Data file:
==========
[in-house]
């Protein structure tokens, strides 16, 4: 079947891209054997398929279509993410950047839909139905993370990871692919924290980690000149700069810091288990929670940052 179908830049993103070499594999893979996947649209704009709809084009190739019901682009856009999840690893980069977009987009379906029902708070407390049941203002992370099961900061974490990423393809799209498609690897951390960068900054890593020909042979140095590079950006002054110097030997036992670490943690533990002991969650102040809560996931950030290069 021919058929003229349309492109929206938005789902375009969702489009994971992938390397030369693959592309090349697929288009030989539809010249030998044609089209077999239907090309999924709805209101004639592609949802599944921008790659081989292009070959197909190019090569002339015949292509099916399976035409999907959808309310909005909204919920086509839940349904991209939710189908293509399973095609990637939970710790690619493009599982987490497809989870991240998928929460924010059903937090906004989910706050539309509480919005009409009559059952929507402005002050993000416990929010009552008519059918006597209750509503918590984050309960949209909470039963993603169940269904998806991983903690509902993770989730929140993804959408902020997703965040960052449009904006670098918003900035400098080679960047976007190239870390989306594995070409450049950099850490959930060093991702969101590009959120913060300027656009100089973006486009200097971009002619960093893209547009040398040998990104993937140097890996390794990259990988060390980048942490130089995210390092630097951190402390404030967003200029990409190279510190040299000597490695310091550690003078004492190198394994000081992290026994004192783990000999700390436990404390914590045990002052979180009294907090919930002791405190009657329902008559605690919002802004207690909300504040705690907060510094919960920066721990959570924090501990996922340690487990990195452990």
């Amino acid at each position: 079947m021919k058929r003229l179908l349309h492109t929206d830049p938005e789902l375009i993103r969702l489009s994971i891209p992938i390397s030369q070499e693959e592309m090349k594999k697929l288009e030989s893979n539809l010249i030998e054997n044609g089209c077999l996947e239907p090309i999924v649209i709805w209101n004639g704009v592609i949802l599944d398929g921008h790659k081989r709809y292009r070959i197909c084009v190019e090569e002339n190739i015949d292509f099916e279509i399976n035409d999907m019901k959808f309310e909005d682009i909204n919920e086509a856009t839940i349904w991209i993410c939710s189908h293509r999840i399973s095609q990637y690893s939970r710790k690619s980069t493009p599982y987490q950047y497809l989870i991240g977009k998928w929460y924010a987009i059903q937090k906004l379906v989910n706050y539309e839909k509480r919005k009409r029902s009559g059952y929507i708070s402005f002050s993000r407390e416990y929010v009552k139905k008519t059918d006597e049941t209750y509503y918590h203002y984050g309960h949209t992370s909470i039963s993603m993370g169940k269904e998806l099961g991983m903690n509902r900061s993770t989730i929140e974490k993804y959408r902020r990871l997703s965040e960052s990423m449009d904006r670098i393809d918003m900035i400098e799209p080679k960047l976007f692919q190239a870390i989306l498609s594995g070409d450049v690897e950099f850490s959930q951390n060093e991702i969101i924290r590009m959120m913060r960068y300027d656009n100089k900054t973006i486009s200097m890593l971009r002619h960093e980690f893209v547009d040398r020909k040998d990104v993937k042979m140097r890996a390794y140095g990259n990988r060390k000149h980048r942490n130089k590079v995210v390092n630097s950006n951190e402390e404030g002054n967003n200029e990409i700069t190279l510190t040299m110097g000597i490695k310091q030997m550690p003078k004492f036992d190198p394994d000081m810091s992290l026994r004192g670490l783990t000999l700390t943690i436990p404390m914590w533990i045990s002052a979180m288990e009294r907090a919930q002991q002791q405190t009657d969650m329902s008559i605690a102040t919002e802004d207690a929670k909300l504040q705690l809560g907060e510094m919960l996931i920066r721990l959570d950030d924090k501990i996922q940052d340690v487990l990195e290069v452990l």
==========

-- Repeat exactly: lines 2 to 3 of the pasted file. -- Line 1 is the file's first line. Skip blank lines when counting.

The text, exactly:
């Protein structure tokens, strides 16, 4: 079947891209054997398929279509993410950047839909139905993370990871692919924290980690000149700069810091288990929670940052 179908830049993103070499594999893979996947649209704009709809084009190739019901682009856009999840690893980069977009987009379906029902708070407390049941203002992370099961900061974490990423393809799209498609690897951390960068900054890593020909042979140095590079950006002054110097030997036992670490943690533990002991969650102040809560996931950030290069 021919058929003229349309492109929206938005789902375009969702489009994971992938390397030369693959592309090349697929288009030989539809010249030998044609089209077999239907090309999924709805209101004639592609949802599944921008790659081989292009070959197909190019090569002339015949292509099916399976035409999907959808309310909005909204919920086509839940349904991209939710189908293509399973095609990637939970710790690619493009599982987490497809989870991240998928929460924010059903937090906004989910706050539309509480919005009409009559059952929507402005002050993000416990929010009552008519059918006597209750509503918590984050309960949209909470039963993603169940269904998806991983903690509902993770989730929140993804959408902020997703965040960052449009904006670098918003900035400098080679960047976007190239870390989306594995070409450049950099850490959930060093991702969101590009959120913060300027656009100089973006486009200097971009002619960093893209547009040398040998990104993937140097890996390794990259990988060390980048942490130089995210390092630097951190402390404030967003200029990409190279510190040299000597490695310091550690003078004492190198394994000081992290026994004192783990000999700390436990404390914590045990002052979180009294907090919930002791405190009657329902008559605690919002802004207690909300504040705690907060510094919960920066721990959570924090501990996922340690487990990195452990």
């Amino acid at each position: 079947m021919k058929r003229l179908l349309h492109t929206d830049p938005e789902l375009i993103r969702l489009s994971i891209p992938i390397s030369q070499e693959e592309m090349k594999k697929l288009e030989s893979n539809l010249i030998e054997n044609g089209c077999l996947e239907p090309i999924v649209i709805w209101n004639g704009v592609i949802l599944d398929g921008h790659k081989r709809y292009r070959i197909c084009v190019e090569e002339n190739i015949d292509f099916e279509i399976n035409d999907m019901k959808f309310e909005d682009i909204n919920e086509a856009t839940i349904w991209i993410c939710s189908h293509r999840i399973s095609q990637y690893s939970r710790k690619s980069t493009p599982y987490q950047y497809l989870i991240g977009k998928w929460y924010a987009i059903q937090k906004l379906v989910n706050y539309e839909k509480r919005k009409r029902s009559g059952y929507i708070s402005f002050s993000r407390e416990y929010v009552k139905k008519t059918d006597e049941t209750y509503y918590h203002y984050g309960h949209t992370s909470i039963s993603m993370g169940k269904e998806l099961g991983m903690n509902r900061s993770t989730i929140e974490k993804y959408r902020r990871l997703s965040e960052s990423m449009d904006r670098i393809d918003m900035i400098e799209p080679k960047l976007f692919q190239a870390i989306l498609s594995g070409d450049v690897e950099f850490s959930q951390n060093e991702i969101i924290r590009m959120m913060r960068y300027d656009n100089k900054t973006i486009s200097m890593l971009r002619h960093e980690f893209v547009d040398r020909k040998d990104v993937k042979m140097r890996a390794y140095g990259n990988r060390k000149h980048r942490n130089k590079v995210v390092n630097s950006n951190e402390e404030g002054n967003n200029e990409i700069t190279l510190t040299m110097g000597i490695k310091q030997m550690p003078k004492f036992d190198p394994d000081m810091s992290l026994r004192g670490l783990t000999l700390t943690i436990p404390m914590w533990i045990s002052a979180m288990e009294r907090a919930q002991q002791q405190t009657d969650m329902s008559i605690a102040t919002e802004d207690a929670k909300l504040q705690l809560g907060e510094m919960l996931i920066r721990l959570d950030d924090k501990i996922q940052d340690v487990l990195e290069v452990l």